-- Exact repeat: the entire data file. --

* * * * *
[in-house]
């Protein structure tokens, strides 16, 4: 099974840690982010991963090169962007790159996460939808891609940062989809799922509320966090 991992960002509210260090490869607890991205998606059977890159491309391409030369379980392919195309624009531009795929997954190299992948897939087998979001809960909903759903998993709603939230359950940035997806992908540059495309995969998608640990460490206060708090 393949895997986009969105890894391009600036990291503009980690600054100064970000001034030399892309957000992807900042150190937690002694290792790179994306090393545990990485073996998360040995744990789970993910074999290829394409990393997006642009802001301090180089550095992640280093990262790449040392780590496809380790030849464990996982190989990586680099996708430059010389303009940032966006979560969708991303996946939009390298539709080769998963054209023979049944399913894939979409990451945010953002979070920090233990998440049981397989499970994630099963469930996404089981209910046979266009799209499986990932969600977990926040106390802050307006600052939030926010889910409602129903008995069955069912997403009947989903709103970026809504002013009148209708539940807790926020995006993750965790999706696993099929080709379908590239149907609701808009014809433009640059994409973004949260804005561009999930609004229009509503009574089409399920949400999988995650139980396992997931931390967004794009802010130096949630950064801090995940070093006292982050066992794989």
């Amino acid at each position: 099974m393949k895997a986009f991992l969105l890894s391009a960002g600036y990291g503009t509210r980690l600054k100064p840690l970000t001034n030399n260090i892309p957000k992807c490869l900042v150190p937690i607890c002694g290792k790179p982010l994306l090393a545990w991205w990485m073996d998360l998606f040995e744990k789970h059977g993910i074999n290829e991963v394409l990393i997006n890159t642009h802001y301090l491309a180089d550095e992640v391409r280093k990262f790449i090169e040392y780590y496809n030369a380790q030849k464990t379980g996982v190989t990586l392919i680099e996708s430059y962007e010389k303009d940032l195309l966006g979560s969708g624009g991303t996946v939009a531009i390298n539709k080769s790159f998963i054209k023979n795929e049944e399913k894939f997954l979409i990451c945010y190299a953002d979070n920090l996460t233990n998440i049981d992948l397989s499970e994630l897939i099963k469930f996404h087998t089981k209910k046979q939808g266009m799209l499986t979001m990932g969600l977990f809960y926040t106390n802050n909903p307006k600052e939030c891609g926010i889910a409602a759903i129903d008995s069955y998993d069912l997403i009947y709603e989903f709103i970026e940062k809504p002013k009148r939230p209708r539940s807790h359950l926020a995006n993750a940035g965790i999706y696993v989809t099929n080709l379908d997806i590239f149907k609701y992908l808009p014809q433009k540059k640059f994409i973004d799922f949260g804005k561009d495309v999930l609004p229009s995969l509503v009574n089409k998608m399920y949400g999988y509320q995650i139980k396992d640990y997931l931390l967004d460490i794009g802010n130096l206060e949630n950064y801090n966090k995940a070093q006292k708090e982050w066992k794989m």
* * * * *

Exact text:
[in-house]
């Protein structure tokens, strides 16, 4: 099974840690982010991963090169962007790159996460939808891609940062989809799922509320966090 991992960002509210260090490869607890991205998606059977890159491309391409030369379980392919195309624009531009795929997954190299992948897939087998979001809960909903759903998993709603939230359950940035997806992908540059495309995969998608640990460490206060708090 393949895997986009969105890894391009600036990291503009980690600054100064970000001034030399892309957000992807900042150190937690002694290792790179994306090393545990990485073996998360040995744990789970993910074999290829394409990393997006642009802001301090180089550095992640280093990262790449040392780590496809380790030849464990996982190989990586680099996708430059010389303009940032966006979560969708991303996946939009390298539709080769998963054209023979049944399913894939979409990451945010953002979070920090233990998440049981397989499970994630099963469930996404089981209910046979266009799209499986990932969600977990926040106390802050307006600052939030926010889910409602129903008995069955069912997403009947989903709103970026809504002013009148209708539940807790926020995006993750965790999706696993099929080709379908590239149907609701808009014809433009640059994409973004949260804005561009999930609004229009509503009574089409399920949400999988995650139980396992997931931390967004794009802010130096949630950064801090995940070093006292982050066992794989």
């Amino acid at each position: 099974m393949k895997a986009f991992l969105l890894s391009a960002g600036y990291g503009t509210r980690l600054k100064p840690l970000t001034n030399n260090i892309p957000k992807c490869l900042v150190p937690i607890c002694g290792k790179p982010l994306l090393a545990w991205w990485m073996d998360l998606f040995e744990k789970h059977g993910i074999n290829e991963v394409l990393i997006n890159t642009h802001y301090l491309a180089d550095e992640v391409r280093k990262f790449i090169e040392y780590y496809n030369a380790q030849k464990t379980g996982v190989t990586l392919i680099e996708s430059y962007e010389k303009d940032l195309l966006g979560s969708g624009g991303t996946v939009a531009i390298n539709k080769s790159f998963i054209k023979n795929e049944e399913k894939f997954l979409i990451c945010y190299a953002d979070n920090l996460t233990n998440i049981d992948l397989s499970e994630l897939i099963k469930f996404h087998t089981k209910k046979q939808g266009m799209l499986t979001m990932g969600l977990f809960y926040t106390n802050n909903p307006k600052e939030c891609g926010i889910a409602a759903i129903d008995s069955y998993d069912l997403i009947y709603e989903f709103i970026e940062k809504p002013k009148r939230p209708r539940s807790h359950l926020a995006n993750a940035g965790i999706y696993v989809t099929n080709l379908d997806i590239f149907k609701y992908l808009p014809q433009k540059k640059f994409i973004d799922f949260g804005k561009d495309v999930l609004p229009s995969l509503v009574n089409k998608m399920y949400g999988y509320q995650i139980k396992d640990y997931l931390l967004d460490i794009g802010n130096l206060e949630n950064y801090n966090k995940a070093q006292k708090e982050w066992k794989m």